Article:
format specification instead causes a problem, such as trying to truncate `3e-10`

to 28 digits of precision (it produces `0.0000000002999999999999999980`

), and I'm not yet sure how best to handle those.

If you actually *are* working with `float`

s that are very close to round numbers but intentionally not equal to them (like 0.29999999999999998 or 99.959999999999994), this will produce some false positives, i.e. it'll round numbers that you didn't want rounded. In that case the solution is to specify a fixed precision.

```
'{0:.{1}f}'.format(f, sys.float_info.dig + n + 2)
```

The number of digits of precision to use here doesn't really matter, it only needs to be large enough to ensure that any rounding performed in the string conversion doesn't "bump up" the value to its nice decimal representation. I think `sys.float_info.dig + n + 2`

may be enough in all cases, but if not that `2`

might have to be increased, and it doesn't hurt to do so.

In earlier versions of Python (up to 2.6, or 3.0), the floating point number formatting was a lot more crude, and would regularly produce things like

```
>>> 1.1
1.1000000000000001
```

If this is your situation, if you *do* want to use "nice" decimal representations for truncation, all you can do (as far as I know) is pick some number of digits, less than the full precision representable by a `float`

, and round the number to that many digits before truncating it. A typical choice is 12,

```
'%.12f' % f
```

but you can adjust this to suit the numbers you're using.

^{1}Well... I lied. Technically, you *can* instruct Python to re-parse its own source code and extract the part corresponding to the first argument you pass to the truncation function. If that argument is a floating-point literal, you can just cut it off a certain number of places after the decimal point and return that. However this strategy doesn't work if the argument is a variable, which makes it fairly useless. The following is presented for entertainment value only:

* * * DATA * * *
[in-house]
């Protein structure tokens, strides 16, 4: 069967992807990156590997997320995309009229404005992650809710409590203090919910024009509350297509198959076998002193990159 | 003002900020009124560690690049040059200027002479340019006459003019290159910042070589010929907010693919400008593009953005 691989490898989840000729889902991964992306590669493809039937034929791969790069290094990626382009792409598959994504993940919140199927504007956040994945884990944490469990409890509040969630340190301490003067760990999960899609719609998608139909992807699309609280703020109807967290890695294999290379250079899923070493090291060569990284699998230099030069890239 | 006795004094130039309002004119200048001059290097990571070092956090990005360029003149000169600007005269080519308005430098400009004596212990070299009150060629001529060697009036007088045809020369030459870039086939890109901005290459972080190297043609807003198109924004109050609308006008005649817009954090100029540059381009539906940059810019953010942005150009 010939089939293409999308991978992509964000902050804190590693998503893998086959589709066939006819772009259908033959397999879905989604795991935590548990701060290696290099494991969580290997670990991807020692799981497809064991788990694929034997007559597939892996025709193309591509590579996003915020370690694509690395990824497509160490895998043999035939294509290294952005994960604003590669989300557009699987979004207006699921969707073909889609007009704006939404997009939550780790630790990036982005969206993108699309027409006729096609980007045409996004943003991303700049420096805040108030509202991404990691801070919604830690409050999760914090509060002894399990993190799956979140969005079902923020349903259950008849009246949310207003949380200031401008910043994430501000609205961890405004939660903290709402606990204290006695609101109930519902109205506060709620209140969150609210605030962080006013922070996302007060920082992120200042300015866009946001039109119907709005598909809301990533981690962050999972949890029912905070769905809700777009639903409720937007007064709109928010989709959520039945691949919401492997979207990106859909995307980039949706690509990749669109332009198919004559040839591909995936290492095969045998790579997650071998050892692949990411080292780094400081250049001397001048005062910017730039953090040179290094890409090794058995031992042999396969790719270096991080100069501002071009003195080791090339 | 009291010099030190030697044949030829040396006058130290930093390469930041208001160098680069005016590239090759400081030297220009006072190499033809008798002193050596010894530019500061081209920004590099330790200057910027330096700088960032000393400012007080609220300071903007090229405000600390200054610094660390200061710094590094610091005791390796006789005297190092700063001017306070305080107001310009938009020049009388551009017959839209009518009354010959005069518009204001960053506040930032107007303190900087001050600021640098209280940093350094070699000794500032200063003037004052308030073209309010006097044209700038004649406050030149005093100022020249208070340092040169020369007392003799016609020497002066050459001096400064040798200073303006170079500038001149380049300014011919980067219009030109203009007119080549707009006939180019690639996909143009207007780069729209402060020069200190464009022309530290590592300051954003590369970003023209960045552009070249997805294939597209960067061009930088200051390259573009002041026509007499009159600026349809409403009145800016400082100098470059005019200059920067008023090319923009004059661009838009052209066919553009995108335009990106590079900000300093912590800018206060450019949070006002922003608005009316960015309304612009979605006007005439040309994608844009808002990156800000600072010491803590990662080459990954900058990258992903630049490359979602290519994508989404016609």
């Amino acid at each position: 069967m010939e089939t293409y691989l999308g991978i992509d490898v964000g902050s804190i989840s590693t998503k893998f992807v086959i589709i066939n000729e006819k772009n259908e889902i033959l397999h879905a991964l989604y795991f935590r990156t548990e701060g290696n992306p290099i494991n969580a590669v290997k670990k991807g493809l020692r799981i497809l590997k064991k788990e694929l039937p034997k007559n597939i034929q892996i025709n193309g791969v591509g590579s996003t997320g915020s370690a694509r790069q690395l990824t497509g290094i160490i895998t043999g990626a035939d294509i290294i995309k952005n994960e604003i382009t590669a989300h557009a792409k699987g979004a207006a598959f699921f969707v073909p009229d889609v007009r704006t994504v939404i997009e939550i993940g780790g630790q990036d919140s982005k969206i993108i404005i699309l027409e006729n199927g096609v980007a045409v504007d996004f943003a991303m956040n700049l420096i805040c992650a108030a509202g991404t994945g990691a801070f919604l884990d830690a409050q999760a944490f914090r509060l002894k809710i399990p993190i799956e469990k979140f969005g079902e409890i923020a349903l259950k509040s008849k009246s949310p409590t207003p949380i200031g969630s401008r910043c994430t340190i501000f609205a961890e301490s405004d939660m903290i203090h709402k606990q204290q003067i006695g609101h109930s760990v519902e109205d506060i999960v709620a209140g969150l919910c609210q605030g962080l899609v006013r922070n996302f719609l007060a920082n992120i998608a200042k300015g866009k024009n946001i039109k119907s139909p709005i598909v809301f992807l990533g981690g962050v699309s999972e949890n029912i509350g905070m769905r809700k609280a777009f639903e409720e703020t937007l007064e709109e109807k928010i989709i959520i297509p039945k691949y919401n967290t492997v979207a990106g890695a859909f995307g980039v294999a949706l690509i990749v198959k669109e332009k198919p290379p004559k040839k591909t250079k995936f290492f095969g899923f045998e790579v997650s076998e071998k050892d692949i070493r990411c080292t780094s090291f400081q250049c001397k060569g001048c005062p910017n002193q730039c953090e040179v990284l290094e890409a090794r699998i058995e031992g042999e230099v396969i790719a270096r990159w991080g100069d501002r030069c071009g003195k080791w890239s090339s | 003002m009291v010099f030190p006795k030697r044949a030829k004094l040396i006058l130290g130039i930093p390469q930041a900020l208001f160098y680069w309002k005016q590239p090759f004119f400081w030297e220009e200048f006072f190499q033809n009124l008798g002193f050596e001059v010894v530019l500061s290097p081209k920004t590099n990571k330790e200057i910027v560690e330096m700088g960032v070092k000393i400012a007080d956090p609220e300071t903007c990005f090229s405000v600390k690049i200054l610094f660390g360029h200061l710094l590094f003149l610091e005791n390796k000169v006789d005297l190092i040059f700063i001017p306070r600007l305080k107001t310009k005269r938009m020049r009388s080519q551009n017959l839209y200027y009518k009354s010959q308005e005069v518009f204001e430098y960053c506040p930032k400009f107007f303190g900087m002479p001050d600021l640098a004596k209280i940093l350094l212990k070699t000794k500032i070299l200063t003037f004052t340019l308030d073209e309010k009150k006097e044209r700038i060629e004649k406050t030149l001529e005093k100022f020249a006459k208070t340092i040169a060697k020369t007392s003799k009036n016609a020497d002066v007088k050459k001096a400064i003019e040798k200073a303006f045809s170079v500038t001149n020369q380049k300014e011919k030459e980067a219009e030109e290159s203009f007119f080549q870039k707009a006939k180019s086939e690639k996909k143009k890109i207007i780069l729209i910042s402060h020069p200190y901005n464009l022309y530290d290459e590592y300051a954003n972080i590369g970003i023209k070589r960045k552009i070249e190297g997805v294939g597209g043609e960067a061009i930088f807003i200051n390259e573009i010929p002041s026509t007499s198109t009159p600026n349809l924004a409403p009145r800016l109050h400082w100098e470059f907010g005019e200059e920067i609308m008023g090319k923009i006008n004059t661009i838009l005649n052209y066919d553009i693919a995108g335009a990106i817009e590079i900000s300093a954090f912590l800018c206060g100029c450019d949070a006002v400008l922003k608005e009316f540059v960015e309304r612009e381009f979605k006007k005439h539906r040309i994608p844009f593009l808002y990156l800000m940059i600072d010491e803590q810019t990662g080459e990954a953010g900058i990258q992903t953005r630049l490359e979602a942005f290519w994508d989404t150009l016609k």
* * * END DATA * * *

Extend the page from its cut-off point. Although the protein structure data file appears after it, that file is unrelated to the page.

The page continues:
```
def trunc_introspect(f, n):
'''Truncates/pads the float f to n decimal places by looking at the caller's source code'''
current_frame = None
caller_frame = None
s = inspect.stack()
try:
current_frame = s[0]
caller_frame = s[1]
gen = tokenize.tokenize(io.BytesIO(caller_frame[4][caller_frame[5]].encode('utf-8')).readline)
for token_type, token_string, _, _, _ in gen:
if token_type == tokenize.NAME and token_string == current_frame[3]:
next(gen) # left parenthesis
token_type, token_string, _, _, _ = next(gen) # float literal
if token_type == tokenize.NUMBER:
try:
cut_point = token_string.index('.') + n + 1
except ValueError: # no decimal in string
return token_string + '.' + '0' * n
else:
if len(token_string) < cut_point:
token_string += '0' * (cut_point - len(token_string))
return token_string[:cut_point]
else:
raise ValueError('Unable to find floating-point literal (this probably means you called {} with a variable)'.format(current_frame[3]))
break
finally:
del s, current_frame, caller_frame
```

Generalizing this to handle the case where you pass in a variable seems like a lost cause, since you'd have to trace backwards through the program's execution until you find the floating-point literal which gave the variable its value. If there even is one. Most variables will be initialized from user input or mathematical expressions, in which case the binary representation is all there is.

```
round(1.923328437452, 3)
```

See Python's documentation on the standard types. You'll need to scroll down a bit to get to the round function. Essentially the second number says how many decimal places to round it to.